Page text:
3.1 Dark Energy (Λ)

In ΛCDM, dark energy is a non-vanishing vacuum energy represented by the cosmological constant Λ in the field equations of general relativity. Einstein’s cosmological constant is equivalent to vacuum energy with equation of state p ∕ρ = w = − 1. In principle, the equation of state could be merely close to, but not exactly w = − 1. In this case, the dark energy could evolve and clump, depending on the value of w and its evolution w˙. However, to date, there is no compelling observational reason to require any form of dark energy more complex than the simple cosmological constant introduced by Einstein.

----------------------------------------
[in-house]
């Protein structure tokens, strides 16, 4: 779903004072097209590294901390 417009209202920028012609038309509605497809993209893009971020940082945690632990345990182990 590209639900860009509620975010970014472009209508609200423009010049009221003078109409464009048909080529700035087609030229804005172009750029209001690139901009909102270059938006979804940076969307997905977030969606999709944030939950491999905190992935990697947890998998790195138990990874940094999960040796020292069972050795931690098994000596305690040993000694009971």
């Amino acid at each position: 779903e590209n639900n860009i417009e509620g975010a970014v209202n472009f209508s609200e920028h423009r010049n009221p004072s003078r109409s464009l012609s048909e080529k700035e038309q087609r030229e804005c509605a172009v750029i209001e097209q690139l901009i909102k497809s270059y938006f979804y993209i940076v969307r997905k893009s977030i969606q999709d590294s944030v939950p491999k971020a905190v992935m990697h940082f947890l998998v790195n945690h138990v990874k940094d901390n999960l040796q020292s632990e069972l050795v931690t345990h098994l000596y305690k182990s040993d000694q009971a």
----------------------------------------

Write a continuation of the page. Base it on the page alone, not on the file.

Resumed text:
The various observational datasets discussed above constrain the ratio of the dark energy density to the critical density to be 2 Ω Λ = Λ ∕3H 0 = 0.73, where H0 is Hubble’s constant and Λ is expressed in −2 s. This value, together with the matter density Ωm (see below), leads to a total Ω = ΩΛ + Ωm = 1, i.e., a spatially-flat Euclidean geometry in the Robertson–Walker sense that is nicely consistent with the expectations of inflation. It is important to stress that this model relies on the cosmological principle, i.e., that our observational location in the Universe is not special, and on the fact that on large scales, the Universe is isotropic and homogeneous. For possible challenges to these assumptions and their consequences, we refer the reader to, e.g., [83, 487, 488].

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